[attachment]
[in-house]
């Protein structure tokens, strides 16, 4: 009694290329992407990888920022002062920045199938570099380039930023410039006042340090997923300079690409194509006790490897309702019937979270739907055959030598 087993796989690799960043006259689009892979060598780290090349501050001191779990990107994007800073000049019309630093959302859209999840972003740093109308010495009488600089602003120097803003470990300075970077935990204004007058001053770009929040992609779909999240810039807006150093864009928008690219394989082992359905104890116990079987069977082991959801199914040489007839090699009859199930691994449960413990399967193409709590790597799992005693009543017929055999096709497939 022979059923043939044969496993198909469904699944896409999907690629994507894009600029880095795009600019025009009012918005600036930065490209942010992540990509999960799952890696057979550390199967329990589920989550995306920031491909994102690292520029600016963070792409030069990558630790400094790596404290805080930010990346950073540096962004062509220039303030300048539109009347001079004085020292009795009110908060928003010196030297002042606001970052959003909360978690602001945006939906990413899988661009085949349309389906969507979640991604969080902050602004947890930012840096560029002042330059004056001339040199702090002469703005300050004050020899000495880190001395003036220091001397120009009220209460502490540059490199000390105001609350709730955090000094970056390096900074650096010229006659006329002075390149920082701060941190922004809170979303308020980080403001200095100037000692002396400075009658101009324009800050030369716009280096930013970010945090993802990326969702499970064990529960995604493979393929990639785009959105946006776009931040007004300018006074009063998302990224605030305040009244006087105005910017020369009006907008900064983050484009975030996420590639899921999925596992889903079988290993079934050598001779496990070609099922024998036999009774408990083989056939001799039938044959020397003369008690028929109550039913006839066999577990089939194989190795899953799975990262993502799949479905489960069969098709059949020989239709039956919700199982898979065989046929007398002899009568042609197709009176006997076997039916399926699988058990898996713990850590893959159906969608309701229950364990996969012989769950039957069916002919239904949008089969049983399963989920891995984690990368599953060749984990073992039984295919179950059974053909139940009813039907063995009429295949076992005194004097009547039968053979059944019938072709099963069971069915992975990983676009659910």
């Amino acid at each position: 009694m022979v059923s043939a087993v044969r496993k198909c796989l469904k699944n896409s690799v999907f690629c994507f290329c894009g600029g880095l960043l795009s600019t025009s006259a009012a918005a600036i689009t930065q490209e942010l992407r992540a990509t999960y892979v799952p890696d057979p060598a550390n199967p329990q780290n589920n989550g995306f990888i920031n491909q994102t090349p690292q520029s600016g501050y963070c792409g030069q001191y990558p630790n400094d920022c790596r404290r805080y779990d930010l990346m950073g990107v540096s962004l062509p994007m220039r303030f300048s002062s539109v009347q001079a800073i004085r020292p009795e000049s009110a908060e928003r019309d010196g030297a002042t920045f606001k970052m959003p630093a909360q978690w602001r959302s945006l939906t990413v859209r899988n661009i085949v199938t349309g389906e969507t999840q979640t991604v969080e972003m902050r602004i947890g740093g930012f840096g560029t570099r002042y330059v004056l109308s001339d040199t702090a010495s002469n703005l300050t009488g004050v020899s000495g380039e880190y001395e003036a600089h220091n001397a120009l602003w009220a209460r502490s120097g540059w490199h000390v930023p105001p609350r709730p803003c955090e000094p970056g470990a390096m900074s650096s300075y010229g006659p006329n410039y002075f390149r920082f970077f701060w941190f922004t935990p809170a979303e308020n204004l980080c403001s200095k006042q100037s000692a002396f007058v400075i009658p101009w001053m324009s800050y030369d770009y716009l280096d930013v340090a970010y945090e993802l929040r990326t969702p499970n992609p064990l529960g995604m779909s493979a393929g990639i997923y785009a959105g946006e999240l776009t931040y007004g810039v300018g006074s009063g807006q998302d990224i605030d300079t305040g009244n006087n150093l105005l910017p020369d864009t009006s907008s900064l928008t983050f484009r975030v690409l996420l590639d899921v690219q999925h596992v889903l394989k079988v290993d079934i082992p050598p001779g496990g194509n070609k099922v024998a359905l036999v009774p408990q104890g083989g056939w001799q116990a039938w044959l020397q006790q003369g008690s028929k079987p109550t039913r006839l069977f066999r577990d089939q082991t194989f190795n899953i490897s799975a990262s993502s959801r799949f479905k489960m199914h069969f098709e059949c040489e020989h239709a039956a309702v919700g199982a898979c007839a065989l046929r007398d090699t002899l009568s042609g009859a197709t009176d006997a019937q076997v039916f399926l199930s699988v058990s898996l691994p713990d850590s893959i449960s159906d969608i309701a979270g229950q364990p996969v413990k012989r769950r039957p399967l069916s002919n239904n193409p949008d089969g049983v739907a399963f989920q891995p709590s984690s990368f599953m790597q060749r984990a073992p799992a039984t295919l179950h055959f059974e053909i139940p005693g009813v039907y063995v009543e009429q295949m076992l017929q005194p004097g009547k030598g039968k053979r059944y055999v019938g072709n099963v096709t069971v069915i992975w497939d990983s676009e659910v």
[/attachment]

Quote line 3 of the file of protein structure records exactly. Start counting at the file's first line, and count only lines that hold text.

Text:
């Amino acid at each position: 009694m022979v059923s043939a087993v044969r496993k198909c796989l469904k699944n896409s690799v999907f690629c994507f290329c894009g600029g880095l960043l795009s600019t025009s006259a009012a918005a600036i689009t930065q490209e942010l992407r992540a990509t999960y892979v799952p890696d057979p060598a550390n199967p329990q780290n589920n989550g995306f990888i920031n491909q994102t090349p690292q520029s600016g501050y963070c792409g030069q001191y990558p630790n400094d920022c790596r404290r805080y779990d930010l990346m950073g990107v540096s962004l062509p994007m220039r303030f300048s002062s539109v009347q001079a800073i004085r020292p009795e000049s009110a908060e928003r019309d010196g030297a002042t920045f606001k970052m959003p630093a909360q978690w602001r959302s945006l939906t990413v859209r899988n661009i085949v199938t349309g389906e969507t999840q979640t991604v969080e972003m902050r602004i947890g740093g930012f840096g560029t570099r002042y330059v004056l109308s001339d040199t702090a010495s002469n703005l300050t009488g004050v020899s000495g380039e880190y001395e003036a600089h220091n001397a120009l602003w009220a209460r502490s120097g540059w490199h000390v930023p105001p609350r709730p803003c955090e000094p970056g470990a390096m900074s650096s300075y010229g006659p006329n410039y002075f390149r920082f970077f701060w941190f922004t935990p809170a979303e308020n204004l980080c403001s200095k006042q100037s000692a002396f007058v400075i009658p101009w001053m324009s800050y030369d770009y716009l280096d930013v340090a970010y945090e993802l929040r990326t969702p499970n992609p064990l529960g995604m779909s493979a393929g990639i997923y785009a959105g946006e999240l776009t931040y007004g810039v300018g006074s009063g807006q998302d990224i605030d300079t305040g009244n006087n150093l105005l910017p020369d864009t009006s907008s900064l928008t983050f484009r975030v690409l996420l590639d899921v690219q999925h596992v889903l394989k079988v290993d079934i082992p050598p001779g496990g194509n070609k099922v024998a359905l036999v009774p408990q104890g083989g056939w001799q116990a039938w044959l020397q006790q003369g008690s028929k079987p109550t039913r006839l069977f066999r577990d089939q082991t194989f190795n899953i490897s799975a990262s993502s959801r799949f479905k489960m199914h069969f098709e059949c040489e020989h239709a039956a309702v919700g199982a898979c007839a065989l046929r007398d090699t002899l009568s042609g009859a197709t009176d006997a019937q076997v039916f399926l199930s699988v058990s898996l691994p713990d850590s893959i449960s159906d969608i309701a979270g229950q364990p996969v413990k012989r769950r039957p399967l069916s002919n239904n193409p949008d089969g049983v739907a399963f989920q891995p709590s984690s990368f599953m790597q060749r984990a073992p799992a039984t295919l179950h055959f059974e053909i139940p005693g009813v039907y063995v009543e009429q295949m076992l017929q005194p004097g009547k030598g039968k053979r059944y055999v019938g072709n099963v096709t069971v069915i992975w497939d990983s676009e659910v």